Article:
This self-organization of the grasses is supported by the very high water conductivity of the coarse-grained sand of the fairy circles, because at a soil-water content above 8% of the soil volume, the soil physical conditions allow the water to be sucked out of the fairy circle. Our published measurement data from 20 cm depth in the fairy circle show that soil moisture always ranged from about 9% to 13% seven to fourteen days after typical rainfall events (see Table 3). From the day of raining until twenty days later, the soil-water content ranged between 18% to above 8% in the rainy seasons 2021 and 2022. Thus, purely in terms of soil physics, a very high water conductivity to the outside to the grasses is given, which is further enhanced by the active suction of water via the grass roots and the accompanying concentration gradient in soil moisture. In particular, the perennial, rapidly greening large grasses around the periphery of the fairy circles suck up water strongly because of their competitive advantage. This causes rapid drying of the uppermost soil layer after ten to twenty days, where the young grasses die with their 10 cm long roots in the fairy circle. The fact that fairy circles store a large amount of water for a long time in lower soil layers below 30 cm, and in particular below 50 cm to 100 cm depth, is irrelevant for the rapidly dying seedlings in the upper 10 cm of soil. This is due to the fact that it is mainly the highly competitive grasses around the edge of the circles that benefit from this deep water source over meters, as also grass halos with distinct gradients of biomass around fairy circles show. The grasses arrange themselves in a round shape, because of all geometric shapes, a circle has the smallest circumference-to-area ratio. Thus, each individual plant on the fairy circle perimeter benefits maximally from the water source from greater depths.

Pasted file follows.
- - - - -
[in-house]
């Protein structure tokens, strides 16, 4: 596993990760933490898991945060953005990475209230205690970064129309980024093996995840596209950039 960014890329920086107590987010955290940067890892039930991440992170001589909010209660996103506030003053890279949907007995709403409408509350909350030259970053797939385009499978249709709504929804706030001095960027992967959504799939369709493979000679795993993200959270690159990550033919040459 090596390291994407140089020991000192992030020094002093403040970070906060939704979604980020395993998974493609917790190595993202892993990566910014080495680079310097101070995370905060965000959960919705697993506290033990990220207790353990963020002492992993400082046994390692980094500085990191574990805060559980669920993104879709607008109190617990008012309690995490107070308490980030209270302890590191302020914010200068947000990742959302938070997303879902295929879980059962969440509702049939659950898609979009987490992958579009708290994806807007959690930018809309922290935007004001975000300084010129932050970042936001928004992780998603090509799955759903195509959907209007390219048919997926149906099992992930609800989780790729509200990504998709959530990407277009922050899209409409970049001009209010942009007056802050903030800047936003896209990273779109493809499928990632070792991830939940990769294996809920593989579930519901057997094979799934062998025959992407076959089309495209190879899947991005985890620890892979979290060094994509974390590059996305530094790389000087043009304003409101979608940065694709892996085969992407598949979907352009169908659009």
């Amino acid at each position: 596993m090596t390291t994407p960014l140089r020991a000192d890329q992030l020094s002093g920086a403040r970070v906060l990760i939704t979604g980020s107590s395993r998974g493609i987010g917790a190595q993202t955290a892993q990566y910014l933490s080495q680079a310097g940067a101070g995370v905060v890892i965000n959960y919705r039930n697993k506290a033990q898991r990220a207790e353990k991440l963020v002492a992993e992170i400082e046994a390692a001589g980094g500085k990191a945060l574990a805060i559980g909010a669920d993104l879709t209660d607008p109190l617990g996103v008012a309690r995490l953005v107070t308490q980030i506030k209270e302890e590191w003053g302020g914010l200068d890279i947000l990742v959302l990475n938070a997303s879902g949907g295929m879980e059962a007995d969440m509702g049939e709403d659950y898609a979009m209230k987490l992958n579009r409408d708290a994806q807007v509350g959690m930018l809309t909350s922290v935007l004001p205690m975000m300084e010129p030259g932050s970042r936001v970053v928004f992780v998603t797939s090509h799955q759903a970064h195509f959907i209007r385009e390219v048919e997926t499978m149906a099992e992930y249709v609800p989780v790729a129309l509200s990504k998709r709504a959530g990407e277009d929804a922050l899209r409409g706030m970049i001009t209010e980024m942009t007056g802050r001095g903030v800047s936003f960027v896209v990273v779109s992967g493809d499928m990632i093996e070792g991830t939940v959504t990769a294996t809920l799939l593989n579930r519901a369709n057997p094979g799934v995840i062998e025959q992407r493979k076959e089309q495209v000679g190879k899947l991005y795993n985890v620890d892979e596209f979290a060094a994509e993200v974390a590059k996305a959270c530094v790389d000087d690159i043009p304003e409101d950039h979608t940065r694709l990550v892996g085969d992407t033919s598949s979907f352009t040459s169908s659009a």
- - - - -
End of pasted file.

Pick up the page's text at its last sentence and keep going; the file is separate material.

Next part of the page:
Our in PPEES published data also show that the dying grasses had even longer roots inside the fairy circles than the vital grasses outside, because they invested resources into tapping soil water from deeper layers. Our many image comparisons of plant roots of dead and vital grasses also demonstrate that root herbivory by termites was not present because the wilting grasses inside the fairy circles were completely undamaged when they initially died. Hence, termite herbivory can neither explain the death of the grasses, nor could such biomass consumption explain why the dying grasses inside the circles had even significantly longer roots than the green and vital grasses outside in the surrounding matrix. In our new study we also emphasize that “no termite individuals or nests were found under or nearby the excavated grasses”. Several independent fairy circle researchers stated in The New York Times that our new research “conclusively” showed that “contrary to popular belief, termite activity does not cause the fairy circles.” The results were also summarized in Solving the fairy circle mystery using scientific evidence published by Conservation Namibia and the Namibian Chamber of Environment.

In times of climate change and prolonged droughts, researchers are increasingly interested in studying the ability of plants to self-organize and redistribute scarce resources, as media releases by CNN and The Washington Post have highlighted. In this endeavor, the fairy circles are a shining example and may inspire further research on this topic in the future.

Link to Press Release
Link to Additional Images
Link to YouTube-Video, Part 1
Link to YouTube-Video, Part 2

Publications [with PDF]

Figure_1_Matters_ArisingGetzin, S., Yizhaq, H., Muñoz-Rojas, M. & Erickson, T.E. (2024) Australian fairy circles and termite linyji are not caused by the same mechanism. Nature Ecology & Evolution, 8, 203–205.